Date: 2021
  13. By: Ruth Hill (Poverty and Equity Global Practice, World Bank Group); Carolina Mejia-Mantilla (Poverty and Equity Global Practice, World Bank Group); Kathryn Vasilaky (Department of Economics, California Polytechnic State University)
    Abstract: We estimate the profitability of fertilizer and hybrid seed use in Uganda, inputs widely promoted to enhance smallholder farmers’ productivity, but that have low rates of adoption. Past studies that evaluate the returns to agronomic inputs generally assume a fixed output price and do not account for the high output price volatility that farmers face. Using unique historical output price data, we show that adoption of fertilizer is more profitable than hybrid seed, and that price volatility alone cannot explain the low levels of adoption. When we consider input quality and poor weather conditions returns can become negative even at median prices. Risk aversion further exacerbates low adoption in some markets.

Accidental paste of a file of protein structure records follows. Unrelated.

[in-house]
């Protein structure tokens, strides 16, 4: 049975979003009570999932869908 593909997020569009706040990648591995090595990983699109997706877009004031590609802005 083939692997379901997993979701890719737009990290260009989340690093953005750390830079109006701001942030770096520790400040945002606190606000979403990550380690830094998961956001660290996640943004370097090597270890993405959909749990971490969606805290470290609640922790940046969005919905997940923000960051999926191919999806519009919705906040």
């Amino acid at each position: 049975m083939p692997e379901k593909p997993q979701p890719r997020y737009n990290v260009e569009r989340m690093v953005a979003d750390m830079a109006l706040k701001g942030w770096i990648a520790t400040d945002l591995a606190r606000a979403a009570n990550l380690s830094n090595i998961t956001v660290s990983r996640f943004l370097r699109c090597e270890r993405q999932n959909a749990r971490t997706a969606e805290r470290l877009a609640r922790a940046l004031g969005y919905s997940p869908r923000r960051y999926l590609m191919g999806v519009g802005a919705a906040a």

Keywords: input adoption, price volatility, yields, returns, Uganda
    JEL: Q12 Q16 D13
    Date: 2021